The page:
Home > Advice > Baby > When Should My Baby Be Crawling, Clapping And Talking?

Leading questions like, ‘Is he crawling yet?’ ‘Can she clap?’ or ‘Any words?’, are one of the most annoying things about Motherhood.

Why other people are SO obsessed with how your baby is developing, we don’t know.

Who cares if Emma’s darling daughter was on the move at eight months?

Remember, it is unlikely that you’ll see an 18-year-old rolling around on the floor unable to walk – unless it’s 2am.

They. Will. Get. There!

In the meantime, “enjoy your baby and let them do things in their own sweet time”, says paediatrician Dr Kiran Rahim aka @themunchingmedic.

Don’t enter the comparison game

It’s easy to feel like a bad parent if you’ve not sat there for hours teaching them to clap or crawl. But that’s ridiculous. Most just do it on their own. “I didn’t teach my kids anything, I was barely surviving, and that is totally fine”, says Dr Kiran. She adds, “I actually stopped going to my classes because I hated the comparisons that mums make. When environments become toxic, you start to question and compare your baby, and you really shouldn’t. We all have different personalities, quirks and nuisances, and babies are the same”.

Dr Kiran’s developmental roadmap:

Keep her checklist nearby, refer to it when you need reassurance, and then tell those nosey parkers to mind their own. *Remember – this is for reference, and if your baby isn’t beginning to babble at six months, it’s not a red flag. You don’t need to worry. “One child might not be walking by twelve months, and another could be walking at eight months. It doesn’t mean one is better than the other, says Dr Kiran. “Be kind with your words and think twice before saying, “oh, mine was born talking and walking” it might make an already struggling parent feel worse about their child”.

6 weeks

Red flag. Speak to a doctor if:
• There’s no social smile.
• No head control.


Around this time, babies can:
• Roll from their tummy onto their back.
• Begin to sit with support.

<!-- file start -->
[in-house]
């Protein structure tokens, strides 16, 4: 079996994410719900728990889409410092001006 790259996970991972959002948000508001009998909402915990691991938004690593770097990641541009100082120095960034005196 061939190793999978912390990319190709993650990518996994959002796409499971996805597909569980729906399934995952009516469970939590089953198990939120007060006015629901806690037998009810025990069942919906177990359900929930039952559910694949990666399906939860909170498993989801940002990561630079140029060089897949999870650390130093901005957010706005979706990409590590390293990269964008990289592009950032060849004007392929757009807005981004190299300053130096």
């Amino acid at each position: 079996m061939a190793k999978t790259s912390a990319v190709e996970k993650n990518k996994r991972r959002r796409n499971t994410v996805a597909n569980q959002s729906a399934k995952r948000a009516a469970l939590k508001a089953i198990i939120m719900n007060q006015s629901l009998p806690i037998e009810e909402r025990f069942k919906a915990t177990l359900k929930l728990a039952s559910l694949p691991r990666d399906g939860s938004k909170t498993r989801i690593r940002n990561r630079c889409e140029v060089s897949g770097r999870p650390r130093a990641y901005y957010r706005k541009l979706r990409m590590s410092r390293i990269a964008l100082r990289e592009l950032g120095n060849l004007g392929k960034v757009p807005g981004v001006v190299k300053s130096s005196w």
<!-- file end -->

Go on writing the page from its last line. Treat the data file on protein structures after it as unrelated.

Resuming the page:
• Grab things with their hands.
• Transfer toys from one hand to the other.
• Turn their head to their name or to a noise.
• Begin to babble.
• Put toys, feet or your nose to their mouth.
Red flag. Speak to a doctor if:
• They are squinting and not reaching for things.

9 months

Around this time, babies can:
• Sit independently without support.
• Roll from front to back and back to front.
• Begin to stand with support.
• Pick things up with their thumb and index finger in a pincer grip.
• Recognise and respond to their name.
• Hold and bite their food.
• Develop stranger danger and object permanence. *This means they cry when you leave the room or if they don’t recognise a face.
Red flag. Speak to a doctor if:
• They are not sitting or are very floppy.

1 year

Around this time, babies can:
• Begin to walk independently.
• Throw objects.
• Say Mama, Dada or a few words.
• Wave and understand Peekaboo.
• Drink from a beaker cup.
• Clap with their hands.

18 months

Red flag. Speak to a doctor if:
• They are not walking.
• They have no words or don’t babble.

2 years

Around this time, most babies can:
• Run on tiptoes.
• Walk up the stairs with two feet at a time.
• Throw a ball (psst…kick a ball is 2.5 years).
• Begin to draw a vertical line.
• Turn pages in a book.
• Have two-word sentences, e.g., ‘Mama eat, I hungry’.
• Begin to eat with a spoon.
Red flag. Speak to a doctor if:
• They are not talking or understanding simple instructions.

3 years

Around this time, most children can:
• Walk up and downstairs.
• Draw a circle.
• Begin to use scissors.
• Bead things through a string.
• Have 3-word sentences, e.g., ‘Mama, let’s go!’.
• Understand things are bigger or smaller and colours.
• To start sharing toys.
• Play independently.
• Eat with a fork and spoon.
• Be dry by day.

5 years

Around this time, most children can:
• Run and walk up and down stairs like an adult.
• Draw shapes like a cross, triangle or body parts.
• Cut pieces of paper.
• Understand complex instructions, e.g., pick your shoes up, put them in the cupboard and then wash your hands.
• Be dry by night (some children can go on until 7 years).
• Can dress and undress some items of clothing.
• Begin to do up buttons and zips.

Remember these are just a guideline about what may do and when, most babies will and some will make you wait. Think about adults, some of us always on time, and some of us never are, despite how hard we try! The most important take home message is, if you are worried, please speak to a Doctor.

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